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Thinking about your gender

Here’s a take I see fairly regularly in online trans discourse: “If you think a lot about your gender, you’re trans”.

I’ve been considering this for a while, and more and more I think this take is not only unhelpful and wrong, but actively harmful. There are cis people who want to unpack their relationship with their gender, and that’s good, not something to discourage.

I can see where this sentiment comes from: many trans people do think a lot about their gender (it’s almost a defining characteristic!). If you do, it might be a strong indicator that you’re trans, or that it’s worth considering whether a transition would make you happier – but it’s not an absolute guarantee, and that nuance is often lost in the noise.

I’ve spent a lot of time thinking about my gender in the last few years. I discovered it wasn’t quite right, I’m making some changes, and I’m much happier now. This is good.

In another timeline, I might have done the same thinking, decided “male” was okay, made some different changes, and been happier in a different way. That would be okay too!

When I was first thinking about gender, I had plenty of trans experiences to compare myself with. I think it’s great that so many people feel comfortable sharing their feelings about this topic, and want to share their story with the community. But those experiences were dominated by people who’d made major, disruptive changes to their life (especially people who’d transitioned from one binary gender to the other).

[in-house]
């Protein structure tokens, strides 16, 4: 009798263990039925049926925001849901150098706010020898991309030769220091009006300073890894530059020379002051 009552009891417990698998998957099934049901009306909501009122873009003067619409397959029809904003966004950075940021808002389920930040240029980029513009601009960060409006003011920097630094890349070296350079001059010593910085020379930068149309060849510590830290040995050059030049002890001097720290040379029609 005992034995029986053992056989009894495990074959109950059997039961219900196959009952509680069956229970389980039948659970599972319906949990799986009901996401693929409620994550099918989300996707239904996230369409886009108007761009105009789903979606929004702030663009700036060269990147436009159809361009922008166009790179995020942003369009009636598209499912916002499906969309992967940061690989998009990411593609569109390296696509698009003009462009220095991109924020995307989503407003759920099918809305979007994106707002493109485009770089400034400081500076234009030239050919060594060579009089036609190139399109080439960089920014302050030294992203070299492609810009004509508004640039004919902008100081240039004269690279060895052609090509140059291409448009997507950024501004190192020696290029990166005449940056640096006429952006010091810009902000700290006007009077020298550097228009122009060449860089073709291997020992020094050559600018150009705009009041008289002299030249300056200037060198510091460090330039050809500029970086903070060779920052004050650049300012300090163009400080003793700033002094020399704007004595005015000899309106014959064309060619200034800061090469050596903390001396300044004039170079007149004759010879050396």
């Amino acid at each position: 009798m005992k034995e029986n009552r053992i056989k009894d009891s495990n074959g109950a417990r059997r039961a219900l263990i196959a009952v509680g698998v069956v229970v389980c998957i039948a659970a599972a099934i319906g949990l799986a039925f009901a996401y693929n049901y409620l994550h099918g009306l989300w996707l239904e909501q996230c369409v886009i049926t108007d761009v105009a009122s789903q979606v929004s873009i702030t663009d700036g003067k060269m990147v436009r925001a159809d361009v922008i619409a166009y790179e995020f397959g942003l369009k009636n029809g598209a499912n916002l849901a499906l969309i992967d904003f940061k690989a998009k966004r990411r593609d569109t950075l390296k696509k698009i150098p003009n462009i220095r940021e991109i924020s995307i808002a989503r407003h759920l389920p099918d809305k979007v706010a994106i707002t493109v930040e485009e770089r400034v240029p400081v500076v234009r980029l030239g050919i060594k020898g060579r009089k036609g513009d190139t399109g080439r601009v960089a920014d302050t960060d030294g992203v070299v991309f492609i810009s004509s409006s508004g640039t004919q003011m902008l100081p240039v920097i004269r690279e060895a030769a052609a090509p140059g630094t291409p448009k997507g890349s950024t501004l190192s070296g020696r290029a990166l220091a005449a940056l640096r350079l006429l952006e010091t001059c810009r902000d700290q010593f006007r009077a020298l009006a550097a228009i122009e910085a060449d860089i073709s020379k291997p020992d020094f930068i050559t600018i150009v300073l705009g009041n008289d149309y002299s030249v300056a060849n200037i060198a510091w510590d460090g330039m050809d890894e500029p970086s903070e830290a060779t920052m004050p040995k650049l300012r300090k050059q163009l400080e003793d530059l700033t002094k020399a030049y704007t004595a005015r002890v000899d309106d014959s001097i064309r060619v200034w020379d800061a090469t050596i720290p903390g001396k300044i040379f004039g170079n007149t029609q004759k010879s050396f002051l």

I also wanted to get some different stories – to talk to cis people who’d gone through similar questioning to me, and decided against major changes. What did their life look like? Why did they decide not to transition? What was their relationship with gender? And so on.

That was much harder to find.

I do have some cis friends who’ve done deep introspection of their gender, and in doing so they became more sure that they were cis. I think they’d all agree the process was worthwhile – it gave them a better understanding of their gender, and how it affects them. But if they ever talk about this on the Internet, people tell them, “You’re trans, you just haven’t realised it yet”.

This is unhelpful, and it’s frustrating and upsetting to be told that you’re not a good judge of your own self. If you’re trans, you’d be upset if somebody told you “you’re not trans, you’re actually the gender assigned at birth”. The same is surely true in the other direction.

Gender is complicated. The relationship between our gender, our bodies, and our sense of self is complicated. How we fit into the social expectations of our gender is complicated. More people should be able to explore it, to understand it, to find things that make them happy. Trans people don’t have an exclusive claim to introspection about gender.

Everyone should have the space to think about their gender and their relationship with it. We should do things to make that exploration safer and easier, not unsafe or unpleasant.

Cis people are allowed to think about their gender too.

This post was originally a thread on Twitter.